Hagiography is a genre of popular piety that seeks to enrich the life of the reader, strengthen his or her faith in Christ, and remind him or her that such feats of glory are possible for all believers, for the same Spirit indwells each Christian, and the same Christ works in us all. The miracle stories serve a purpose in the genre, and they are a major part of the Christian piety that rises in the fourth century with the romantic image of Egypt as the birthplace of monasticism and the Vita Antonii, a piety that lasts until Luther says that the saints’ lives are a pack of lies. A sophisticated man is always a man of his times; furthermore, a sophisticated man knows his genre, and he will write in it; finally, if one believes in a God who is capable of powerful, daring miracles through his holy ones, is it not possible that recounting such stories is not out of keeping with writing good theology?

    If someone wishes to argue that the Dialogues are a forgery, I would argue that a stylistic analysis would be more useful than trying to claim that a level-headed, sophisticated Roman aristocrat would not believe such stories; however, even this can go astray when the same author is writing in two different genres.

    Regarding dating and authorship of the Rule, I have not examined the evidence of this at all. It seems to me that a lot of people still accept Benedict’s authorship, as the editor of the 2011 edition w/translation in the Dumbarton Oaks Medieval Library.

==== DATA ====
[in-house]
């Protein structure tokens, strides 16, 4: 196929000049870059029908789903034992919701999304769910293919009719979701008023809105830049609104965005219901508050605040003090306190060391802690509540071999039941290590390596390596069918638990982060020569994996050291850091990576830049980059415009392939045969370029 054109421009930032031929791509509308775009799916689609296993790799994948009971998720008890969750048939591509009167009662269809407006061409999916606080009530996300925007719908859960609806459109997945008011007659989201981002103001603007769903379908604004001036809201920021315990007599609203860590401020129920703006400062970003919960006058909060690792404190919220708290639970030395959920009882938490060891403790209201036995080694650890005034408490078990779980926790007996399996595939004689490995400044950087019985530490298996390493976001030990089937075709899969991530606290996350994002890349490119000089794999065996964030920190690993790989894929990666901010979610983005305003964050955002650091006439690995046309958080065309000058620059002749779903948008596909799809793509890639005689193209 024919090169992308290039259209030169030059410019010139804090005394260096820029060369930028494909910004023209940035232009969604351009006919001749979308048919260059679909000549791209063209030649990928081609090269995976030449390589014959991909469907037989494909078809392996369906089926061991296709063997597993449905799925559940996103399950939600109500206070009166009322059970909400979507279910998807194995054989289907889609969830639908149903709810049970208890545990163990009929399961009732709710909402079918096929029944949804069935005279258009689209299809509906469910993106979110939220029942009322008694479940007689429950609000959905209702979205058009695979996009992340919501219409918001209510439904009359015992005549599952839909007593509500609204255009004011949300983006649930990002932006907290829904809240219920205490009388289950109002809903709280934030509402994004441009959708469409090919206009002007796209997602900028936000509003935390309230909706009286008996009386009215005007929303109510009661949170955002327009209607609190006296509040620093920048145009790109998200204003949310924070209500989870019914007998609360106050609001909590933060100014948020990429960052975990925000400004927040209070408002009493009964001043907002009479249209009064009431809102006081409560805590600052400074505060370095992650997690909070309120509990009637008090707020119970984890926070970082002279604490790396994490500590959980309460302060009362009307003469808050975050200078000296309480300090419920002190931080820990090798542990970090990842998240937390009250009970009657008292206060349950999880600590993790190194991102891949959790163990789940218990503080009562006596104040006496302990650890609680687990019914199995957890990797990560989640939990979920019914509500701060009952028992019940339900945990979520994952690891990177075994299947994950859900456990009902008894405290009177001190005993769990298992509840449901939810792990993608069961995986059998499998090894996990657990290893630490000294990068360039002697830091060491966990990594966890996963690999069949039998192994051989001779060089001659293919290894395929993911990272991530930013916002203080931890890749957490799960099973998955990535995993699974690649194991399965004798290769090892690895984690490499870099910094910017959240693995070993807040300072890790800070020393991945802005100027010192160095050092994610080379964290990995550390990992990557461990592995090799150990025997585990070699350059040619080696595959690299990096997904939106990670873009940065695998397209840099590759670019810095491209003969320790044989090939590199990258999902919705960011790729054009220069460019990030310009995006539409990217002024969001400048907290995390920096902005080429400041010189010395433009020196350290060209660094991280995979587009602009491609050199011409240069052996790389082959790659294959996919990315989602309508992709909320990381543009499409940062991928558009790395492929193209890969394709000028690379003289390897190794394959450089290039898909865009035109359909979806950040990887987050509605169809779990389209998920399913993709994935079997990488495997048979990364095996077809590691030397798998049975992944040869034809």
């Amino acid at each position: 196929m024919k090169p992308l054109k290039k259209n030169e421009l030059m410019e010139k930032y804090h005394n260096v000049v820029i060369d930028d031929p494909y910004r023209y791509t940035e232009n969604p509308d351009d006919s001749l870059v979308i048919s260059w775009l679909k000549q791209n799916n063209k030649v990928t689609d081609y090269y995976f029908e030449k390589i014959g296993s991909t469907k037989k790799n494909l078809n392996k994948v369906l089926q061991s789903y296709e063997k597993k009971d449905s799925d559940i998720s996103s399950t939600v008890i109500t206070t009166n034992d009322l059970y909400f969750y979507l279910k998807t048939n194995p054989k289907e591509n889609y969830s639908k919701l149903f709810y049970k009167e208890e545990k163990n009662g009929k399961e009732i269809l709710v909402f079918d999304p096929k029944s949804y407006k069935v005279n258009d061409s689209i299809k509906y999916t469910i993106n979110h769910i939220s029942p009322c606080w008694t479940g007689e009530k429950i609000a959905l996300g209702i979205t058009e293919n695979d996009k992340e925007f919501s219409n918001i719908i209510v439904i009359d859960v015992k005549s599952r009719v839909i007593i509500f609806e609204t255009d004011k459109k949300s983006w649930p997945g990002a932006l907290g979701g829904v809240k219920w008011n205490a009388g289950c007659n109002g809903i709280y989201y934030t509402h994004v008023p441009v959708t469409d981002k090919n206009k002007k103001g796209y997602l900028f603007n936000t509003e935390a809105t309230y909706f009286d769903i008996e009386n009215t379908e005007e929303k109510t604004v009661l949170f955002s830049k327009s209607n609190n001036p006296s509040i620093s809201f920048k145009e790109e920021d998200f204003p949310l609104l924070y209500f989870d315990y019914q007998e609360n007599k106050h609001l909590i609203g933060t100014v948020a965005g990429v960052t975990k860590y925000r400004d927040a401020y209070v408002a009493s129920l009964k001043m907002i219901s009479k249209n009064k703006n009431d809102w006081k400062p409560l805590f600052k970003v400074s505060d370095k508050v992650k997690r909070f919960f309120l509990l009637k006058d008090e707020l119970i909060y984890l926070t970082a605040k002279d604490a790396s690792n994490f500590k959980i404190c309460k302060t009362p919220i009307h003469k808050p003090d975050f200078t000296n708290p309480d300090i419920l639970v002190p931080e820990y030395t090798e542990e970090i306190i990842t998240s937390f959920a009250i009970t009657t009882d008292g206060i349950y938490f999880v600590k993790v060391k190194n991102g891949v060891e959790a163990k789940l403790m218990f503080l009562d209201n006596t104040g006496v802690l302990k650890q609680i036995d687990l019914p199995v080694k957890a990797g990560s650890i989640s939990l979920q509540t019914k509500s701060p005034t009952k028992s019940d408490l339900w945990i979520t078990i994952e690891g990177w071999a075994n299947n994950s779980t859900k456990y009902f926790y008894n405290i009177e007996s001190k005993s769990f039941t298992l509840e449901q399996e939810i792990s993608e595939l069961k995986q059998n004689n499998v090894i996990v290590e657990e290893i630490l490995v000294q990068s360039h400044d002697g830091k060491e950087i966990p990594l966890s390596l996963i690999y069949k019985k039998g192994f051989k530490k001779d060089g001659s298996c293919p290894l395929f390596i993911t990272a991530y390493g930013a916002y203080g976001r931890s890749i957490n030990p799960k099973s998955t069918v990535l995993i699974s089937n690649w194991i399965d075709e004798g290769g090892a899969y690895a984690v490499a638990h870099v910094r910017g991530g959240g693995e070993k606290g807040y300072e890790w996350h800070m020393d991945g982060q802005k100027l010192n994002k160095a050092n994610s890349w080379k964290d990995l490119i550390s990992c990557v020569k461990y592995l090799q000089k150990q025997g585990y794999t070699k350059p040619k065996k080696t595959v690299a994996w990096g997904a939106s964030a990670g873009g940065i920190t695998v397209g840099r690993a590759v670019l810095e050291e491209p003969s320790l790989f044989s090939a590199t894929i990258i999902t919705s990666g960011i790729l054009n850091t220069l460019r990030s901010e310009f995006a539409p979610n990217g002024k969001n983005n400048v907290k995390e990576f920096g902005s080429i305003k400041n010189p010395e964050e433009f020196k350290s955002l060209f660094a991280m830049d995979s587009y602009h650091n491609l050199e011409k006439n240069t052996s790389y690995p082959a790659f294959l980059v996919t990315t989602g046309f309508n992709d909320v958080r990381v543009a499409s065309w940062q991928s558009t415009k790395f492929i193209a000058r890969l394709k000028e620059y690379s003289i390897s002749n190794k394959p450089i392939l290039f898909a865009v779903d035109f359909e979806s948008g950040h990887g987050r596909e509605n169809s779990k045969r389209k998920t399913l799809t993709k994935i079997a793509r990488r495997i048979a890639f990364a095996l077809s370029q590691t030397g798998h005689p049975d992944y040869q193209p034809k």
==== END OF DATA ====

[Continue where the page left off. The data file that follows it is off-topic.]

1. Thanks, Matthew. Yes, the debate about authenticity of the Dialogues was not about the genre which you describe so well. It includes the stylistic analysis as you suggest. Clark’s work is the second link in this post. Blessings.

  3. Does it matter if Benedict existed at all or when? Some people choose to follow Benedict’s Rule – and that is their (valid) call. Just because the supposed writer may or may not have existed does not invalidate this rule of life in any way.

    Bosco, I’m not sure where you stand on this (feel free to delete this paragraph if you choose), but a lot of theological scholars have questioned the (human) authorship of a large number of books in the Bible – however this does not mean that they are of the opinion that these books should be removed – they recognise that God is the real author and the human name is immaterial. Does not the same apply in this case?


    1. Thanks for your comment, Dave. I agree with you that the Rule in this instance is more significant than its author and its dating. One can question whether any scholarly question “matters”. Does it matter to celebrate a feast day, etc. of a person who never existed? On balance, what I have read, even since posting, and what I have also received in private responses, appears to weigh on the side of his existence.

      I am not at all hassled by the scholarly examination of pseudepigraphy in the scriptures. Others are, including in the fear that pulling out one thread of what they base their faith on will end with the whole cloth in tatters on the floor. Blessings.